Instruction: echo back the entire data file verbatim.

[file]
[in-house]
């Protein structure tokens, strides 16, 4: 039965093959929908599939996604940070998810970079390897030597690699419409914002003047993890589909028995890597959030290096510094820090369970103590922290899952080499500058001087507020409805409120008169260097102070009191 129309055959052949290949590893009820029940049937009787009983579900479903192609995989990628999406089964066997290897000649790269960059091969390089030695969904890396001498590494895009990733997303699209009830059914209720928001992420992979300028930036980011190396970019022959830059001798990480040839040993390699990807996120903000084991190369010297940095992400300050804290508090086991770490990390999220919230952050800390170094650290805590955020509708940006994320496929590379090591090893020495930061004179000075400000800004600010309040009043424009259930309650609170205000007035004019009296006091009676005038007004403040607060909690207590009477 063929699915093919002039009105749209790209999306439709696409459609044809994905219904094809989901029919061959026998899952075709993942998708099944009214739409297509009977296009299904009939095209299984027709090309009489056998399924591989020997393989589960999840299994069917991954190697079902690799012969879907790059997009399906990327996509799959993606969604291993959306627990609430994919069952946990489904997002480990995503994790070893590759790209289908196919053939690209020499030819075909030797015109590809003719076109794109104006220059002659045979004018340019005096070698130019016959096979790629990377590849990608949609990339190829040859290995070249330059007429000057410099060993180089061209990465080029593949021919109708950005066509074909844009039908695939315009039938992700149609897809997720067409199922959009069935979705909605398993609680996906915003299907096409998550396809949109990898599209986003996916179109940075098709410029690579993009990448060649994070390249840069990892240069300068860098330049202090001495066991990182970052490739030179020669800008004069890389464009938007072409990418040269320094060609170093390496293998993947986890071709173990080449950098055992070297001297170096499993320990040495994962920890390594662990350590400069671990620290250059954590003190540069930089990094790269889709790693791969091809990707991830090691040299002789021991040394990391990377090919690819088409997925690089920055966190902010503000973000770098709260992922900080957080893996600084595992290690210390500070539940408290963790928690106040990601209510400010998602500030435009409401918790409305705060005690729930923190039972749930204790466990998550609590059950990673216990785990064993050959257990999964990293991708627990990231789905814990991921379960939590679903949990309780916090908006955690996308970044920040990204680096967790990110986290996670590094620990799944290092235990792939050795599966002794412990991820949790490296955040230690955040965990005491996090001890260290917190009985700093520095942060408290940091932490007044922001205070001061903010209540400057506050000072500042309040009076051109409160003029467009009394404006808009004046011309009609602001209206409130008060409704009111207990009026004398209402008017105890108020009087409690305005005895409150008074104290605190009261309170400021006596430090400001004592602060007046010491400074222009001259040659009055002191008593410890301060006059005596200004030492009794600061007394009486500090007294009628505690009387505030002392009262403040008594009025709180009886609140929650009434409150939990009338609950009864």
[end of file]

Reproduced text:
[in-house]
């Protein structure tokens, strides 16, 4: 039965093959929908599939996604940070998810970079390897030597690699419409914002003047993890589909028995890597959030290096510094820090369970103590922290899952080499500058001087507020409805409120008169260097102070009191 129309055959052949290949590893009820029940049937009787009983579900479903192609995989990628999406089964066997290897000649790269960059091969390089030695969904890396001498590494895009990733997303699209009830059914209720928001992420992979300028930036980011190396970019022959830059001798990480040839040993390699990807996120903000084991190369010297940095992400300050804290508090086991770490990390999220919230952050800390170094650290805590955020509708940006994320496929590379090591090893020495930061004179000075400000800004600010309040009043424009259930309650609170205000007035004019009296006091009676005038007004403040607060909690207590009477 063929699915093919002039009105749209790209999306439709696409459609044809994905219904094809989901029919061959026998899952075709993942998708099944009214739409297509009977296009299904009939095209299984027709090309009489056998399924591989020997393989589960999840299994069917991954190697079902690799012969879907790059997009399906990327996509799959993606969604291993959306627990609430994919069952946990489904997002480990995503994790070893590759790209289908196919053939690209020499030819075909030797015109590809003719076109794109104006220059002659045979004018340019005096070698130019016959096979790629990377590849990608949609990339190829040859290995070249330059007429000057410099060993180089061209990465080029593949021919109708950005066509074909844009039908695939315009039938992700149609897809997720067409199922959009069935979705909605398993609680996906915003299907096409998550396809949109990898599209986003996916179109940075098709410029690579993009990448060649994070390249840069990892240069300068860098330049202090001495066991990182970052490739030179020669800008004069890389464009938007072409990418040269320094060609170093390496293998993947986890071709173990080449950098055992070297001297170096499993320990040495994962920890390594662990350590400069671990620290250059954590003190540069930089990094790269889709790693791969091809990707991830090691040299002789021991040394990391990377090919690819088409997925690089920055966190902010503000973000770098709260992922900080957080893996600084595992290690210390500070539940408290963790928690106040990601209510400010998602500030435009409401918790409305705060005690729930923190039972749930204790466990998550609590059950990673216990785990064993050959257990999964990293991708627990990231789905814990991921379960939590679903949990309780916090908006955690996308970044920040990204680096967790990110986290996670590094620990799944290092235990792939050795599966002794412990991820949790490296955040230690955040965990005491996090001890260290917190009985700093520095942060408290940091932490007044922001205070001061903010209540400057506050000072500042309040009076051109409160003029467009009394404006808009004046011309009609602001209206409130008060409704009111207990009026004398209402008017105890108020009087409690305005005895409150008074104290605190009261309170400021006596430090400001004592602060007046010491400074222009001259040659009055002191008593410890301060006059005596200004030492009794600061007394009486500090007294009628505690009387505030002392009262403040008594009025709180009886609140929650009434409150939990009338609950009864």